What is HIPAA?

The Health Insurance Portability and Accountability Act of 1996 (HIPAA) is a federal law covering healthcare and health insurance industries. HIPAA addresses a number of topics, including access to health insurance, standardizing electronic healthcare-related records, and protecting the privacy and security of health data, which HIPAA calls protected health information (PHI).

As a federal law, HIPAA mandates that PHI (also referred to ePHI if it is in electronic form) must be protected in order to maintain the privacy and confidentiality of patients’ medical information. This mandate is addressed in two key HIPAA provisions: the Privacy Rule and the Security Rule. Per the Department of Health and Human Services (HHS), each rule is summarized thusly:

  • Privacy Rule The Privacy Rule standards address the use and disclosure of individuals’ health information (called “protected health information”) by organizations subject to the Privacy Rule (called “covered entities”), as well as standards for individuals' privacy rights to understand and control how their health information is used. A major goal of the Privacy Rule is to assure that individuals’ health information is properly protected while allowing the flow of health information needed to provide and promote high-quality health care and to protect the public's health and well-being. The Rule strikes a balance that permits important uses of information, while protecting the privacy of people who seek care and healing.
  • Security Rule: The Security Standards for the Protection of Electronic Protected Health Information (the Security Rule) establish a national set of security standards for protecting certain health information that is held or transferred in electronic form. The Security Rule operationalizes the protections contained in the Privacy Rule by addressing the technical and non-technical safeguards that organizations called “covered entities” must put in place to secure individuals’ “electronic protected health information.”

For more on these two rules, please visit the following HHS sites:

How Do I Abide by the Privacy Rule?

The HIPAA Privacy Rule states that PHI may be used and disclosed to facilitate treatment, payment, and healthcare operations (TPO), which means:

  • PHI may be disclosed to other providers for treatment.
  • PHI may be disclosed to other covered entities for payment.
  • PHI may be disclosed for certain approved healthcare activities (healthcare operations), such as quality assessment, credentialing, and compliance.
  • PHI may be disclosed to individuals involved in a patient’s care or payment for care, unless the patient objects.

When HIPAA permits the use or disclosure of PHI, the covered entity must use or disclose only the minimum necessary PHI required to accomplish the business purpose of the use or disclosure. Even when PHI is used or disclosed for appropriate business purposes, if the PHI is not limited to the necessary minimum, it is a HIPAA violation. The only exceptions to the necessary minimum standard are those times when a covered entity is disclosing PHI for the following reasons:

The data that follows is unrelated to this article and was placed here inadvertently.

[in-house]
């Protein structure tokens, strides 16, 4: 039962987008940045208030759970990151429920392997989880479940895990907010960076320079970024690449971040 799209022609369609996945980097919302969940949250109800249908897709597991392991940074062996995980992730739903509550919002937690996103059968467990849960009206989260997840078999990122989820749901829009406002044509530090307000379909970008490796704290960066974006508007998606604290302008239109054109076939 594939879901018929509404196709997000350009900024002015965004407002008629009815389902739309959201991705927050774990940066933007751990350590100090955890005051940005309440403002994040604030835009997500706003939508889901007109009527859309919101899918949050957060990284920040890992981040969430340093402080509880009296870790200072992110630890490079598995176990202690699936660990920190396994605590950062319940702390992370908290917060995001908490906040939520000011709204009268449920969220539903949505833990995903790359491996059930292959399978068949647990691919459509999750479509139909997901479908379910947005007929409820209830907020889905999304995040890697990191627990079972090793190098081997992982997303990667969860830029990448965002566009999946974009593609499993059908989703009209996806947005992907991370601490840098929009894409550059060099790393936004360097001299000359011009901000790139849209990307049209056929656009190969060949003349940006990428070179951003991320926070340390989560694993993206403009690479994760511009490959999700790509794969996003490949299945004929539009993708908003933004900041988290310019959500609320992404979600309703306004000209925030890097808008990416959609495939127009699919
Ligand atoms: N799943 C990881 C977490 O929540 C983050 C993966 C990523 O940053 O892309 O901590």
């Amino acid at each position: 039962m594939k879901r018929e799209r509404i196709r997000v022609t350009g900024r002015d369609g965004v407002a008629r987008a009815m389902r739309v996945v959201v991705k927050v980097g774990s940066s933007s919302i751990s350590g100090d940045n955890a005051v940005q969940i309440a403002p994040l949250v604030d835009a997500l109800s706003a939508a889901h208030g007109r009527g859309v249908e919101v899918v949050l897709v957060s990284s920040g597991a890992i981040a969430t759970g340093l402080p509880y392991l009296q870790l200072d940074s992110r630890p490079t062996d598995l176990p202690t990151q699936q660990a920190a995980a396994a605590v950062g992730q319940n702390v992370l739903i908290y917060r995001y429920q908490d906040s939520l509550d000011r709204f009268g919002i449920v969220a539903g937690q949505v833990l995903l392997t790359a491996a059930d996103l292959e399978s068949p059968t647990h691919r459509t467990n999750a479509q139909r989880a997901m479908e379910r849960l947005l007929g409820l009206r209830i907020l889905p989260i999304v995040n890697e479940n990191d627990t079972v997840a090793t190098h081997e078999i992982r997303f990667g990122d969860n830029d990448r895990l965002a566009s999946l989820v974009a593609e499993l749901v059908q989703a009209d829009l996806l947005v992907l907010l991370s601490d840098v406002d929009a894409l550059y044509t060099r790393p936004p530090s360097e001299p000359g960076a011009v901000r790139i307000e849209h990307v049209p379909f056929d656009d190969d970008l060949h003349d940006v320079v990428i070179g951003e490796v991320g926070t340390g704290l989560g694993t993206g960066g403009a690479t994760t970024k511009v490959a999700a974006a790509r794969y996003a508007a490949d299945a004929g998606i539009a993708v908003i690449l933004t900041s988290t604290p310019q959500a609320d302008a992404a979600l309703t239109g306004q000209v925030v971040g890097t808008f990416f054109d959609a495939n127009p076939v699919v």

• Treatment
  • Purposes for which a patient authorization is signed
  • Disclosures required by law
  • Sharing information to the patient about himself/herself

To ensure that the requirements of the Privacy Rule are met, UAB has adopted a set of Privacy Core Policies that include the following:

  • HIPAA Administration
  • Use & Disclosure of Health Information
  • Use & Disclosure of Health Information for Marketing
  • Use & Disclosure of Health Information for Fundraising
  • Use & Disclosure of Identifiable Health Information for Research
  • Patient Health Information Rights

How Do I Abide by the Security Rule?

The Security Rule and its associated regulations contain 18 standards that must be met in order to provide the appropriate security safeguards to protect the confidentiality, integrity, and availability of patients’ PHI. These regulations address a number of issues regarding the protection of PHI. Examples of such issues include, but are not limited to, the following:

  • Prohibition of downloading or copying PHI to portable media or a mobile device (laptops, tablets, smartphones, etc.) without documented prior approval from senior management.
  • Conducting a thorough risk assessmentat least every two years.
  • Requiring all hard drives that contain PHI to be encrypted.
  • Using secure transmission methods and protocols when sending PHI to authorized parties for legitimate, authorized share of PHI.

To ensure that the requirements of the Security Rule are met, UAB has adopted a set of Security Core Policies that include the following:

  • Media Reallocation and Disposal
  • Information System Account Management
  • Internet and eMail Use
  • Information Systems & Network Access
  • Contingency Planning
  • Risk Analysis and Management of EPHI
  • Information Security and Privacy Incident Response
  • Use of Portable Devices

In addition to those policies, UAB also has adopted the Data Protection Rule, which describes security requirements that must be followed in order to protect Restricted/ePHI data.

What is PHI?